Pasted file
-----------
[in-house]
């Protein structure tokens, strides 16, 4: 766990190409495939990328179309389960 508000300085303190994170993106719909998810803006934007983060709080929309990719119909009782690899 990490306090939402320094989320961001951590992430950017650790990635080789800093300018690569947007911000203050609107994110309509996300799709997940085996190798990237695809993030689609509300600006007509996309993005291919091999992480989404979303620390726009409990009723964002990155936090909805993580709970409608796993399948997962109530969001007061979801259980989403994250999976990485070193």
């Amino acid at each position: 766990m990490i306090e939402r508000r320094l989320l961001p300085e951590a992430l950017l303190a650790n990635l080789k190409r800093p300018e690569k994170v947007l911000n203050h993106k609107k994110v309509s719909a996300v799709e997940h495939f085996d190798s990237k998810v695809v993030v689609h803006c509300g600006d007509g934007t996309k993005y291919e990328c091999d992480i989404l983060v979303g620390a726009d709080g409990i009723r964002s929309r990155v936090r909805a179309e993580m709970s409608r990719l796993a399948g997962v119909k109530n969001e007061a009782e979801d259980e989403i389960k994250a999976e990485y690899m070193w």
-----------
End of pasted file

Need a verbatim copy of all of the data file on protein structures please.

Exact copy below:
[in-house]
């Protein structure tokens, strides 16, 4: 766990190409495939990328179309389960 508000300085303190994170993106719909998810803006934007983060709080929309990719119909009782690899 990490306090939402320094989320961001951590992430950017650790990635080789800093300018690569947007911000203050609107994110309509996300799709997940085996190798990237695809993030689609509300600006007509996309993005291919091999992480989404979303620390726009409990009723964002990155936090909805993580709970409608796993399948997962109530969001007061979801259980989403994250999976990485070193």
């Amino acid at each position: 766990m990490i306090e939402r508000r320094l989320l961001p300085e951590a992430l950017l303190a650790n990635l080789k190409r800093p300018e690569k994170v947007l911000n203050h993106k609107k994110v309509s719909a996300v799709e997940h495939f085996d190798s990237k998810v695809v993030v689609h803006c509300g600006d007509g934007t996309k993005y291919e990328c091999d992480i989404l983060v979303g620390a726009d709080g409990i009723r964002s929309r990155v936090r909805a179309e993580m709970s409608r990719l796993a399948g997962v119909k109530n969001e007061a009782e979801d259980e989403i389960k994250a999976e990485y690899m070193w």